Cisco IP Phone

This document describes a Cisco IP phone demo system that was temporarily in a test lab. The desktop phone instrument shown in the foreground uses a regular, 10BaseT, ethernet network to communicate with the other IP phones, laptops, or telco. The laptop in the background is running the call director, the PBX equivalent software, to establish calls between instruments, PCs, or the interface to the local telco. Once the call is established, the call director does not handle any of the phone-to-phone communications. The voice signal passes via IP packets between the phones.

The teleco interface box sitting under the laptop, provides analog and/or digital ports to the phone company and has an ethernet interface to the network to support calls to and from regular phones. The ethernet switch on the bottom is just used to provide an isolated ethernet network. As shown in the next photo, the back of each phone has a two-port, 10BaseT, ethernet hub. The next version will have a two-port 10/100BaseT switch. Thus the phone can go in upstream of the user's desktop or laptop system.

Each phone has a unique IP address that is normally assigned by a DHCP server. In the case of the demo system, a non-routed 10.x.x.x address was used on an isolated network.

ISSUE: IP Address Management

  • It would be impractical to drop these phones into populated, data networks that establish class-C sized subnets for different departments. A better solution would have the phones be dynamicly addressed and routed by NAT apart from the existing data network. This would also improve phone reliability by using dedicated network equipment with the savings being in the shared, wire infrastructure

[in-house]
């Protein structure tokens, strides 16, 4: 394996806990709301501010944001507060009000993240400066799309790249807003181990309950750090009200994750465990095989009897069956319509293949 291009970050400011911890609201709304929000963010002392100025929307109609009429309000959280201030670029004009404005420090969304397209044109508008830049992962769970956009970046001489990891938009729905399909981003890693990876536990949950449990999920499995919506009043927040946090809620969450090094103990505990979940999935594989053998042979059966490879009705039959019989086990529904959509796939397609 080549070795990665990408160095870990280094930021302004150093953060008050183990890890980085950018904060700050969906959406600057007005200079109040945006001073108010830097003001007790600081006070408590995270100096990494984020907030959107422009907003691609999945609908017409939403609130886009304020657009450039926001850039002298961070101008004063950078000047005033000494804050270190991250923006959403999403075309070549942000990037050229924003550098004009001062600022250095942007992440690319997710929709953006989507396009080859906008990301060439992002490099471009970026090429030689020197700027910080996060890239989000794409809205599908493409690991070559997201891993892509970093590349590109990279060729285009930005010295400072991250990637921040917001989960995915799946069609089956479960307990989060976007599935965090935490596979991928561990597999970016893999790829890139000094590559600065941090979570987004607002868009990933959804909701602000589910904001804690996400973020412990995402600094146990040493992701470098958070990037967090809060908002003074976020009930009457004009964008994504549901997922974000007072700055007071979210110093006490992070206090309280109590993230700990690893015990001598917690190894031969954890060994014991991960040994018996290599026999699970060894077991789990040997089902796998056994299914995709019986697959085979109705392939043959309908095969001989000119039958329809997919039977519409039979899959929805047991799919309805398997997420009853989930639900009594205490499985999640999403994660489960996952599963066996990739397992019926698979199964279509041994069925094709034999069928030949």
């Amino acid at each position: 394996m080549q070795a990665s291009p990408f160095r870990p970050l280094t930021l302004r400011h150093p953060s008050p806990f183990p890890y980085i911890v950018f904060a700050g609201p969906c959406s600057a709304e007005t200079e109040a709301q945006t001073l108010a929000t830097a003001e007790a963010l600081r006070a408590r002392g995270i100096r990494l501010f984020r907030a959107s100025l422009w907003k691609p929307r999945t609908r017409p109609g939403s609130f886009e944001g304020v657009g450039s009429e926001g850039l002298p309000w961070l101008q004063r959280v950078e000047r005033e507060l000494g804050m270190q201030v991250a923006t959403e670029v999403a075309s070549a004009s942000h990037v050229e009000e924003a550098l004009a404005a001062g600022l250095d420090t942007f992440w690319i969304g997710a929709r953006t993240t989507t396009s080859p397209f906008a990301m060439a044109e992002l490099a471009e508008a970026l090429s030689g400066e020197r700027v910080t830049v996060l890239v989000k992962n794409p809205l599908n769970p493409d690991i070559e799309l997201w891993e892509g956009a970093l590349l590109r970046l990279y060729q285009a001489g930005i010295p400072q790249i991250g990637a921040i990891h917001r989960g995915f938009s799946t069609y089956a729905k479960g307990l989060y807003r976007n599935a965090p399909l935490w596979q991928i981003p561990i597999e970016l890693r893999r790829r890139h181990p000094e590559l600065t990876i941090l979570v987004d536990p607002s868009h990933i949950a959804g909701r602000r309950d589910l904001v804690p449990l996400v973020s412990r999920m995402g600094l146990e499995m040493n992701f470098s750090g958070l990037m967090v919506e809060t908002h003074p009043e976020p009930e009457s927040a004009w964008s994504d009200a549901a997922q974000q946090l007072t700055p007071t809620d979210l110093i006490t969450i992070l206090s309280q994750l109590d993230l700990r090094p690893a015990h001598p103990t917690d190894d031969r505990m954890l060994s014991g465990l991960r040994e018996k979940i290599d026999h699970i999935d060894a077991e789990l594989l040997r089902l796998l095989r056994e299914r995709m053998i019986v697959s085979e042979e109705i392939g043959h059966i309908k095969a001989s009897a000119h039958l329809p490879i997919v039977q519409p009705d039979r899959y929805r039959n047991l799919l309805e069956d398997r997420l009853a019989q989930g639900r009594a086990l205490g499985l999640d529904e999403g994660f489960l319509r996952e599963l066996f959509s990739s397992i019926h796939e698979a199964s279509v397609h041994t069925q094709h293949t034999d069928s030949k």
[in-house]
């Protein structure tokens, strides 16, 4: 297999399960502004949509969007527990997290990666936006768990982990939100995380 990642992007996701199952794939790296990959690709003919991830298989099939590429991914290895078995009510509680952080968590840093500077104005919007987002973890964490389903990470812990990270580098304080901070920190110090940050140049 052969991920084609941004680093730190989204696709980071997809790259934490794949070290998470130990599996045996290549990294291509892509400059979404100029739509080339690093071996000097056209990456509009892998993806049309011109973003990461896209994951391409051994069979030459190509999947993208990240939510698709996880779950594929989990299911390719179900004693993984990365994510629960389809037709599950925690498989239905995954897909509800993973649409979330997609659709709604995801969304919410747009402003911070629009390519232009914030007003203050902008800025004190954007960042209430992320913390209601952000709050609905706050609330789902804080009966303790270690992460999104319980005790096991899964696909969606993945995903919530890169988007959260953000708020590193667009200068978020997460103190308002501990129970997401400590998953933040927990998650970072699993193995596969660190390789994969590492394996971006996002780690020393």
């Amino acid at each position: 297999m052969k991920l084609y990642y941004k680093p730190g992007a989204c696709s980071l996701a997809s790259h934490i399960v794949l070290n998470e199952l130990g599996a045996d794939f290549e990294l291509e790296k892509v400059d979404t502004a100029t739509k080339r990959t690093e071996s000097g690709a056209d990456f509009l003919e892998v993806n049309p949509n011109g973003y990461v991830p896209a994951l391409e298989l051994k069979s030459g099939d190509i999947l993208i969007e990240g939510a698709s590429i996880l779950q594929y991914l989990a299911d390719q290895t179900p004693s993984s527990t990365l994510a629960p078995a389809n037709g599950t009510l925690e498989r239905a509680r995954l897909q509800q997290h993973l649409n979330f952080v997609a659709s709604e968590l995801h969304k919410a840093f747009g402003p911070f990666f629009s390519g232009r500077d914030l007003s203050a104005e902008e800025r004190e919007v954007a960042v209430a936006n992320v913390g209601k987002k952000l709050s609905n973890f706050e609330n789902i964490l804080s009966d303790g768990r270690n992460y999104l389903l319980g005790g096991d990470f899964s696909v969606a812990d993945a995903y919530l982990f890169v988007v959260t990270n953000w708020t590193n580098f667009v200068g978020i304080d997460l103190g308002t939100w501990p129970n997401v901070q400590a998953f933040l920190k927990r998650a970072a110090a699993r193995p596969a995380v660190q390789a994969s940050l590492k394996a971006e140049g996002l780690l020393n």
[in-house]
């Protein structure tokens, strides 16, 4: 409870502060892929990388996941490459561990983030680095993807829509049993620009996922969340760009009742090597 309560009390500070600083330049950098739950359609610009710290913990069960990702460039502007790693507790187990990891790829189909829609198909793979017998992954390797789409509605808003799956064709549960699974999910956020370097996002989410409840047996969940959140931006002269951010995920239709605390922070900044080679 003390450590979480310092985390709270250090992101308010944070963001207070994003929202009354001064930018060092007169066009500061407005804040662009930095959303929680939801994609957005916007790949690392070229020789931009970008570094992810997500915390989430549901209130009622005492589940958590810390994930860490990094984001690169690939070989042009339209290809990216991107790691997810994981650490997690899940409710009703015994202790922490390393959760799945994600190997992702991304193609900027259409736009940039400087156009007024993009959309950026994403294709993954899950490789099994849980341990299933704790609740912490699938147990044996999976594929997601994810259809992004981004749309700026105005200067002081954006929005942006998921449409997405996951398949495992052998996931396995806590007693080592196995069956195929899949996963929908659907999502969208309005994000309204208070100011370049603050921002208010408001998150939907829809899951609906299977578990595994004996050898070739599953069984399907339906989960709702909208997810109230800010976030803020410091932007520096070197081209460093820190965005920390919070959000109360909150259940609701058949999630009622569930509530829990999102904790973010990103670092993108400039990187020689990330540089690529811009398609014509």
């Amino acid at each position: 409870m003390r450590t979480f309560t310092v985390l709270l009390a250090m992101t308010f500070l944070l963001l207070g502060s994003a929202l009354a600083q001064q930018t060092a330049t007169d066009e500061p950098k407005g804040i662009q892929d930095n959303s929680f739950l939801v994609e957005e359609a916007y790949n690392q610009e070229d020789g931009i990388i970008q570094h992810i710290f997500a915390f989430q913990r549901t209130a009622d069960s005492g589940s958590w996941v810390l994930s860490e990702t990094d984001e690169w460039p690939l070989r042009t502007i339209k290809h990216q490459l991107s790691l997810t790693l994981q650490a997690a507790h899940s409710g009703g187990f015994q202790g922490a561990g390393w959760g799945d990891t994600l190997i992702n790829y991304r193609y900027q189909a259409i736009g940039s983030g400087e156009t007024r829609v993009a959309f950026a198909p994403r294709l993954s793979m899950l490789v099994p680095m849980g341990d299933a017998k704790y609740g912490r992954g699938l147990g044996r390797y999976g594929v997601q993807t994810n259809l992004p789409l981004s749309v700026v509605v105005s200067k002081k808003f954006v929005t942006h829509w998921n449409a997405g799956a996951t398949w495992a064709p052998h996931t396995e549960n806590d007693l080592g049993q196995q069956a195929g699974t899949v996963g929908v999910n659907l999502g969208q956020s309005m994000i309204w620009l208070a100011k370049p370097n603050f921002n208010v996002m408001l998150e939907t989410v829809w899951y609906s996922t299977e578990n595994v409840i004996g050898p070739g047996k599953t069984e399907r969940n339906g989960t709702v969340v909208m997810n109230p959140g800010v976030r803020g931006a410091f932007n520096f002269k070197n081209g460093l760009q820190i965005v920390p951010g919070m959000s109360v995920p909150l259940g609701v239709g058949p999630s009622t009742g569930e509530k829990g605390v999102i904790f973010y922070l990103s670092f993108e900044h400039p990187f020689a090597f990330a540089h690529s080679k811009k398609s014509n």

• Current phones use a power-brick (aka, ISDN phones) which means loss of facility power makes the units go dead.
  • Overhead is very low, <64 kbs, and requires sound. During the testing, the handset had to be hung over a cooling fan to see any appreciable load.
  • Attempts to saturate a shared-hub with dual-Sniffer blasting failed to impact phone operation.
  • Latency is ~125 ms. which is only noticable if in the same room using speaker phone.
  • Wide-area operation requires attention to quality of service between the sites.
  • Recommended solution for small offices, ~50-100 people, and networked offices with QoS network connections